An Architect’s Work is a Photographer’s Pleasure

It’s no wonder Frank Gehry’s architecture is photographed as often as it is: it’s as if he designed, specified materials, and built with photographers in mind. Planes of curving glass or metal, ascetically clean and unadorned, reflect the world and sky that surround his buildings. Whether glowing or burning, radiating soft hues or blindingly pearlescent grey tones, his work is our pleasure.

Certainly one of the most oft-photographed Gehry creations has to be the Concert Hall in Los Angeles. Like a beached futuristic Ark of alien design, it sits upon a hill, positioned between the older, New Formalism style architecture of the Dorothy Chandler Pavilion and the imposing high rises of Bunker Hill. I have enjoyed shooting there on several occasions with both infrared and visible light cameras. On my latest trip to L.A. we arrived an hour or so before sunset ?? an ideal time ?? and were rewarded with smoky clouds as backdrop. The soft billows and hard-edged planes both caught and threw back the changing light as the sun dropped lower.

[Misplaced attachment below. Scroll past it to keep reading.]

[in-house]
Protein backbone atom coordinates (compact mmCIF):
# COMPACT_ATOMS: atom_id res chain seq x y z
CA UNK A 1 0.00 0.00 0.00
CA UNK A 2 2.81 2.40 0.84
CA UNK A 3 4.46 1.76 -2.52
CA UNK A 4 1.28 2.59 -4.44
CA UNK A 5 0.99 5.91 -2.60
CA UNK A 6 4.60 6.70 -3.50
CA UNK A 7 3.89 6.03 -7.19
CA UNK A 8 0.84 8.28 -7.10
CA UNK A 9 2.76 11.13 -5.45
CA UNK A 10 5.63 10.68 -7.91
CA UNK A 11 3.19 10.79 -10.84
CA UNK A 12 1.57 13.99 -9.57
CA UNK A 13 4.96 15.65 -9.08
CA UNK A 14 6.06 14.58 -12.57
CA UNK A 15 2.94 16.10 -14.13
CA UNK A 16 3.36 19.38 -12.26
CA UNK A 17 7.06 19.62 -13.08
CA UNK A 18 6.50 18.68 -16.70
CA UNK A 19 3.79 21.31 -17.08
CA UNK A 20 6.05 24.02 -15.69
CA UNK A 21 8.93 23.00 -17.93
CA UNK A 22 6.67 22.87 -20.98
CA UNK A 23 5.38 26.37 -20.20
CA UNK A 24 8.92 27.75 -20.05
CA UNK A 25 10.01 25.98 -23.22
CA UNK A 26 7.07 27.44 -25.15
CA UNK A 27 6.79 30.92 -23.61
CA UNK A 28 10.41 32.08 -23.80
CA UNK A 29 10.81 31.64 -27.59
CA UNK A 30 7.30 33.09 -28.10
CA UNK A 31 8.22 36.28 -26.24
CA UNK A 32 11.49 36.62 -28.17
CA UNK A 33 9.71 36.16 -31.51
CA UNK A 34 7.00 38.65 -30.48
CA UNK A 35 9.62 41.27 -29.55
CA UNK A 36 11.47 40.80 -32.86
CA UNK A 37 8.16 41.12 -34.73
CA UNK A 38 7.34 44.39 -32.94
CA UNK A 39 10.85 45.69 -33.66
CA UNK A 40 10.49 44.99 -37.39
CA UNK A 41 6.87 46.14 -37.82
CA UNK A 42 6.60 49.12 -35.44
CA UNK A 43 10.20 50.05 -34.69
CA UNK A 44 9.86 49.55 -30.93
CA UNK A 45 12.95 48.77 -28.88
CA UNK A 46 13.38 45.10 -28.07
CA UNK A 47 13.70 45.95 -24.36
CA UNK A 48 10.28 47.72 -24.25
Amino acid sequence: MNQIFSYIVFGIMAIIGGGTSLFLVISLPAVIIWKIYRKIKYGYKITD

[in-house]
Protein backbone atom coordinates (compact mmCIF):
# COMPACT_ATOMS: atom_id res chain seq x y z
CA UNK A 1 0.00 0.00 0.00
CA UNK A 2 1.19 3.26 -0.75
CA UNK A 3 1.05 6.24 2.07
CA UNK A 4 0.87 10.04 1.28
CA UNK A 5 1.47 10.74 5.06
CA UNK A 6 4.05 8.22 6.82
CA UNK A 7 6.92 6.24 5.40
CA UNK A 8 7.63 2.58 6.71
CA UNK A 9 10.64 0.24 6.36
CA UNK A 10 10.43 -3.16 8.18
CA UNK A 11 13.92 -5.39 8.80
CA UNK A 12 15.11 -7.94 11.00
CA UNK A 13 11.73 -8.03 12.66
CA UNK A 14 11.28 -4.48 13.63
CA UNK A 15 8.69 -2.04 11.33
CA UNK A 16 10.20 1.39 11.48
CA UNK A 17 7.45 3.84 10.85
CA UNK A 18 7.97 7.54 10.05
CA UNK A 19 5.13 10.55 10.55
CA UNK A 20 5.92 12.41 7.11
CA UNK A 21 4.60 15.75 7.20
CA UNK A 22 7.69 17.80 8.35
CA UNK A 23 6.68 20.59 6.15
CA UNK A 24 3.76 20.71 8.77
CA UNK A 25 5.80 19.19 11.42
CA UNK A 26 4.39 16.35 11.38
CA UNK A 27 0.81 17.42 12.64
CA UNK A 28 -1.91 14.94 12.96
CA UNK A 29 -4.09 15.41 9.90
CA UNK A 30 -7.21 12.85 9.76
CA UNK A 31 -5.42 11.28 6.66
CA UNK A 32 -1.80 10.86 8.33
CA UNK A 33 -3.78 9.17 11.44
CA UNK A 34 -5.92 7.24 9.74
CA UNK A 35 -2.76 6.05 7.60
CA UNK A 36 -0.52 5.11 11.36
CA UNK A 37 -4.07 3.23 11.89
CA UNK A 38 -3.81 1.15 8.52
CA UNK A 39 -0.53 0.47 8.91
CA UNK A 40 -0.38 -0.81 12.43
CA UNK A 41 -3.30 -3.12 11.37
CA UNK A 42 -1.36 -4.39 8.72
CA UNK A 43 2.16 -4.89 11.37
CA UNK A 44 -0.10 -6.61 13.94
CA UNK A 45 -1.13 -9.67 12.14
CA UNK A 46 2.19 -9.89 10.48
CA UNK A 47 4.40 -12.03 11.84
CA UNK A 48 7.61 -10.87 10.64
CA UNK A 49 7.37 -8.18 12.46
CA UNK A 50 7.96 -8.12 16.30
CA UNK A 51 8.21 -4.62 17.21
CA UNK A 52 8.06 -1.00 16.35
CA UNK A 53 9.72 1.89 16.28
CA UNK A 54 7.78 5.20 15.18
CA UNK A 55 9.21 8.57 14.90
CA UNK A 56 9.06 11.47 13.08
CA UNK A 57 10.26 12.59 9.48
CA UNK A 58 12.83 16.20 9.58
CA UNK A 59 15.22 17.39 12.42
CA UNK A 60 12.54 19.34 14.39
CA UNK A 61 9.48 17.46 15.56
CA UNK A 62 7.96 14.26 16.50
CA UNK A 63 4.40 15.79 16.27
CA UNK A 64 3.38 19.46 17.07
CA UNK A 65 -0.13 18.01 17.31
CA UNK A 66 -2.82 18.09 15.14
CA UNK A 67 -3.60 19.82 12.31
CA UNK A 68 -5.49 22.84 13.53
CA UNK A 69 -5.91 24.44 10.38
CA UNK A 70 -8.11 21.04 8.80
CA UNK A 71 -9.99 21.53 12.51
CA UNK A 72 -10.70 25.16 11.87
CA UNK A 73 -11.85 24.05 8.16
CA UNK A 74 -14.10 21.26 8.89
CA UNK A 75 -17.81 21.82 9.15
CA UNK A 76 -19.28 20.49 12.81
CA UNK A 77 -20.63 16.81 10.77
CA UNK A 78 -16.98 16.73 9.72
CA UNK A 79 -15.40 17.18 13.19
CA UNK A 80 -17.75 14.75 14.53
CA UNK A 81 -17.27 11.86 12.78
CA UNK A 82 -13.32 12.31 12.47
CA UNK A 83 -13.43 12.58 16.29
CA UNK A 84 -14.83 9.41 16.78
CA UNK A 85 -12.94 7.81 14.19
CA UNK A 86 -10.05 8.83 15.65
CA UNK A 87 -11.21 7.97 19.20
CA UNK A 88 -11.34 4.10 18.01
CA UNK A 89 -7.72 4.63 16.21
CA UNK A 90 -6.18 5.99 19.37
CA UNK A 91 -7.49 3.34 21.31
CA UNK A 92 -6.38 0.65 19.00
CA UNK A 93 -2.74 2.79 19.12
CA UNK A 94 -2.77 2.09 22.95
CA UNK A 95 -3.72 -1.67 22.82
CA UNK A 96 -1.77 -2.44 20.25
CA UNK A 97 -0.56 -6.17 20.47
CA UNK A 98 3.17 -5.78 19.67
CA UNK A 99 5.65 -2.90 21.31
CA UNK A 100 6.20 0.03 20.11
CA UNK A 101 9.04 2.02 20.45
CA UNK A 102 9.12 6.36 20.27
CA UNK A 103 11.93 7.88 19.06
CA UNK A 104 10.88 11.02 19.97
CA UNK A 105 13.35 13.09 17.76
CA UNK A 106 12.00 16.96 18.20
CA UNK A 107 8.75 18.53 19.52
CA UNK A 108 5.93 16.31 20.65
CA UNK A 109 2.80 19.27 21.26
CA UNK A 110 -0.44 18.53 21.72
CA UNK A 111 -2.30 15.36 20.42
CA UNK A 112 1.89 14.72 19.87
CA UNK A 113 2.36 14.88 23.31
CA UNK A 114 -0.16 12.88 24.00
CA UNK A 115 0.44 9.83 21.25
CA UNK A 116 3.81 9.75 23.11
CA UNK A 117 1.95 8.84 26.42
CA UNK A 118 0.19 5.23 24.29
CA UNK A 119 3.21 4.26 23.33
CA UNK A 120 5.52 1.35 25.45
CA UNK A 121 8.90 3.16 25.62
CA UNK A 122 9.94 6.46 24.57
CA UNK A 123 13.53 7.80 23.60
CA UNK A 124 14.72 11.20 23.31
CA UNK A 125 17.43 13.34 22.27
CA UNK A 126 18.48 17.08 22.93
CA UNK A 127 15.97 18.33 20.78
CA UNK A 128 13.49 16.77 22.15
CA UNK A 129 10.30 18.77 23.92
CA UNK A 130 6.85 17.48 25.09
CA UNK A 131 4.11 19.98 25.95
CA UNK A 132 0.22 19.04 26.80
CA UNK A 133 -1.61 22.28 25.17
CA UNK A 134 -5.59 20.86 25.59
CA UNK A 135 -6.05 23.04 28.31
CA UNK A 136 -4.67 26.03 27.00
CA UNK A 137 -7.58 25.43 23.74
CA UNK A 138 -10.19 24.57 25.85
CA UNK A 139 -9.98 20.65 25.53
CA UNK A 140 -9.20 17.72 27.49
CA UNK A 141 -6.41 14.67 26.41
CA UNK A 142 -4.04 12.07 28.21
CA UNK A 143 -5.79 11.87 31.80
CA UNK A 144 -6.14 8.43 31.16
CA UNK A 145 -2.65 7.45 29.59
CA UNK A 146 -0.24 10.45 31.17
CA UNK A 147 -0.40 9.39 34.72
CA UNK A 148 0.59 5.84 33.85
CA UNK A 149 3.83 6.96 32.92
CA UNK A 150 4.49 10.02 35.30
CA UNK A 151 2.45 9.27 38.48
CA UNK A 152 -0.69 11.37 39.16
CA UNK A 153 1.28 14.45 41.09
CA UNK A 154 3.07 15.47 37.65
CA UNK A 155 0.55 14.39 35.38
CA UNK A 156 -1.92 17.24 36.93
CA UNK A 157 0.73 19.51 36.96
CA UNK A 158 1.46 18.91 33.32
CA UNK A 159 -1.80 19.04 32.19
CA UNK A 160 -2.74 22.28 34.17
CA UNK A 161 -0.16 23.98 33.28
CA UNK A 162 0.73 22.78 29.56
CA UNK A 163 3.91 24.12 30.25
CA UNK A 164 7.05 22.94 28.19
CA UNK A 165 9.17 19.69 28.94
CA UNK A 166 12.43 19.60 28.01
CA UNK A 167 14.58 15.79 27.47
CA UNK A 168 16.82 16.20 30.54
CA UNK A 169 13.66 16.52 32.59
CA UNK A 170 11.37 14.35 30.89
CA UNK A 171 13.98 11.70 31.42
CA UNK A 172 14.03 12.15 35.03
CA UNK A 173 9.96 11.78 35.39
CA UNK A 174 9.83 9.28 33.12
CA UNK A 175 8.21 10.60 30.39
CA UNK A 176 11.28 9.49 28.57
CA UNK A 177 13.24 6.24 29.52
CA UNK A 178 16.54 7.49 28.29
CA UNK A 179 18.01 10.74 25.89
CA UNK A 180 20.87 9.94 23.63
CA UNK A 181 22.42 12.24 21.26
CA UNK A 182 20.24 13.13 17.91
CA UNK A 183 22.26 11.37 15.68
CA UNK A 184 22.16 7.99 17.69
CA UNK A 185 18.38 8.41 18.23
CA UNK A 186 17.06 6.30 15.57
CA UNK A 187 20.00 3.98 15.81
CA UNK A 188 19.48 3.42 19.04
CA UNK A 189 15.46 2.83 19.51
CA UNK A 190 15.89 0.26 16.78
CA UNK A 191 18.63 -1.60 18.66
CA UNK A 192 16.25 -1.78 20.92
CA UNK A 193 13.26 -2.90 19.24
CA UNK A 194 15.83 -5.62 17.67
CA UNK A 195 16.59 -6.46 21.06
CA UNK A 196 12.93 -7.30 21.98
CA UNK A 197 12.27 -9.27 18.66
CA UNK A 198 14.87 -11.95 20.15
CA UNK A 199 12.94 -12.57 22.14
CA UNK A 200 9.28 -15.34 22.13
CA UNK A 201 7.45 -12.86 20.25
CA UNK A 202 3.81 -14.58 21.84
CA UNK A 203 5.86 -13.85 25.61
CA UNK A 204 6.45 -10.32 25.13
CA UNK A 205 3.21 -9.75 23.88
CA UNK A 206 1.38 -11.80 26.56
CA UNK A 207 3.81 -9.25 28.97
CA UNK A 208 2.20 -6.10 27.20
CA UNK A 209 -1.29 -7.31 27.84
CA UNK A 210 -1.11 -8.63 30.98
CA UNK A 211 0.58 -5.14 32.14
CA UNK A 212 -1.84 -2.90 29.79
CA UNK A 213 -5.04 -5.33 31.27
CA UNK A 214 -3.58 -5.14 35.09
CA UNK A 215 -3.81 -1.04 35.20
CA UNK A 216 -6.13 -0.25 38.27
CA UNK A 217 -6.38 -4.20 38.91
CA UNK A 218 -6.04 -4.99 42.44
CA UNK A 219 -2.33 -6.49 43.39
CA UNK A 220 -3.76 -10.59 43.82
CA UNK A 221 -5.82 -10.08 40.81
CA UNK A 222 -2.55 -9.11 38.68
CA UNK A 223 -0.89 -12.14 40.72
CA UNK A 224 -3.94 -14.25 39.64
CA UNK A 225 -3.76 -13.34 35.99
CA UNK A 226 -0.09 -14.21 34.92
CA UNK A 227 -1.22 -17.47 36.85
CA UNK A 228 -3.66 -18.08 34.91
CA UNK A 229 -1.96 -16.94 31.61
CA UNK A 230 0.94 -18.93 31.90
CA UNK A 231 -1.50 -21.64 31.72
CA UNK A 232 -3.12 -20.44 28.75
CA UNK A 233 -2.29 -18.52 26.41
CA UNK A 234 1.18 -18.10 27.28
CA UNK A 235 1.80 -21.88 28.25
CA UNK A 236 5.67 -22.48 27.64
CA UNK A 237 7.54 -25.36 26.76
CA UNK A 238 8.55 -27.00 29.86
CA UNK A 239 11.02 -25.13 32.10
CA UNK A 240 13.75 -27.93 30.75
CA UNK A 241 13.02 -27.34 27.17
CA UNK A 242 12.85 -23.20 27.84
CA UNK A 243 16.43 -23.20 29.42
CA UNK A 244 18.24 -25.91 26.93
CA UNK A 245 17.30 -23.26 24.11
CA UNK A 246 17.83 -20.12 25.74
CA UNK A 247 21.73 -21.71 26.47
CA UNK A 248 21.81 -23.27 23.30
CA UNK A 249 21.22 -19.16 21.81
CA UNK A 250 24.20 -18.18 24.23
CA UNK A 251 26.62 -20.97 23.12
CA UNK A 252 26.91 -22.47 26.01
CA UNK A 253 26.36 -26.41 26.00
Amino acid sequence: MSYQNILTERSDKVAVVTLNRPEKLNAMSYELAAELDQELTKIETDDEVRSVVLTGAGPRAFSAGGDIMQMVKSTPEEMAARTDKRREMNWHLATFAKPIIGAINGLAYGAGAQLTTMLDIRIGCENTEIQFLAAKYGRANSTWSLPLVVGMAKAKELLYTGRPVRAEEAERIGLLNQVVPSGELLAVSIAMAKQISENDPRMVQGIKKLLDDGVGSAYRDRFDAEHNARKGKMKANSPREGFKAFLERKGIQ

As usual, selecting a few representative images from the many is a challenge: a slight change in angle or in time of capture yields a whole new interpretation. Infuriatingly, the management of the Concert Hall permit no tripod usage on the block the building sits upon. (If you want to use 3-legged support, you must cross to the other side of one of the streets.) This is fine for relatively shallow depth of field images, but the building demands a least a few sweeping wide-angle, extreme DOF photographs. Even without a tripod, with a combination of my Pentax camera’s built-in shake resistance, timed breathing, and the creative use of the building itself for support, I was able to capture the f/22, near-to-infinity drama shots I was looking for.

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